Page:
Cotton and silk fabric imported from the Far East dating back to the early Islamic period some 1,300 years ago was recently found by a team of Israeli and German researchers in Israel’s Arava region, suggesting that the ancient Silk Road trading routes from the Far East passed through Israel en route to Europe.
The Silk Road was the main trading route that was used for the movement of exotic goods from China through India, Egypt and the Middle East to Europe.
A joint excavation led by Prof. Guy Bar-Oz and Nofar Shamir from the University of Haifa, Roi Galili from Ben-Gurion University, Orit Shamir from the Israel Antiquities Authority and Berit Hildebrandt of Göttingen University in Germany is currently underway at the Nahal Omer site in the Arava, the eastern strip of Negev desert running from the Dead Sea to Eilat.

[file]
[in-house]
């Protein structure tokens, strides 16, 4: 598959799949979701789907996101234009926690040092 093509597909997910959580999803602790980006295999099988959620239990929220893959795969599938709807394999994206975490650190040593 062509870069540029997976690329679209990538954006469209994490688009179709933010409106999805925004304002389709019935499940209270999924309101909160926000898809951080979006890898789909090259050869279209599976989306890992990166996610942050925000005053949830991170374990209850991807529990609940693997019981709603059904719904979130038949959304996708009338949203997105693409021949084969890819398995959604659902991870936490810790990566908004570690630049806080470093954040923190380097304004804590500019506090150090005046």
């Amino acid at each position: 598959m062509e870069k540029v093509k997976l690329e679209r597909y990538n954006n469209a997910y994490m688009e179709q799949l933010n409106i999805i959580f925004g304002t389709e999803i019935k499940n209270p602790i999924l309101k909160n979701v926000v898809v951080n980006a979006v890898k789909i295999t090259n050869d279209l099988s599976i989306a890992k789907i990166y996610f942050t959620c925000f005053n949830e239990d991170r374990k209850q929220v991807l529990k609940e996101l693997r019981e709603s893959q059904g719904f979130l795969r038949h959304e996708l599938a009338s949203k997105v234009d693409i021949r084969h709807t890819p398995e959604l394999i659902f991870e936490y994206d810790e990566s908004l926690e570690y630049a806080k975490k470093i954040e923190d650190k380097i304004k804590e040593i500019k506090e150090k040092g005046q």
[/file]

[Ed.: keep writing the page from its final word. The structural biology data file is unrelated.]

“Our findings seem to provide the first evidence that there was also an ‘Israeli Silk Road’ used by merchants along the international trading routes,” said Bar-Oz.
The findings include cotton and silk that probably originated from India and China as well as a “treasure trove” of findings that offered detailed insight into the material culture and daily lives of the ancient residents of this desert region including fabric, clothing, hygiene products and more.
The research team suggests these findings mark a pronounced globalizing moment in Negev’s history.
“The findings from the excavation reflect unique contacts on a global level with sources of fabric manufacturing in the Far East. They provide us with new ways to track political, technological, and social interactions that have been constantly reshaped by trade networks,” Bar-Oz said.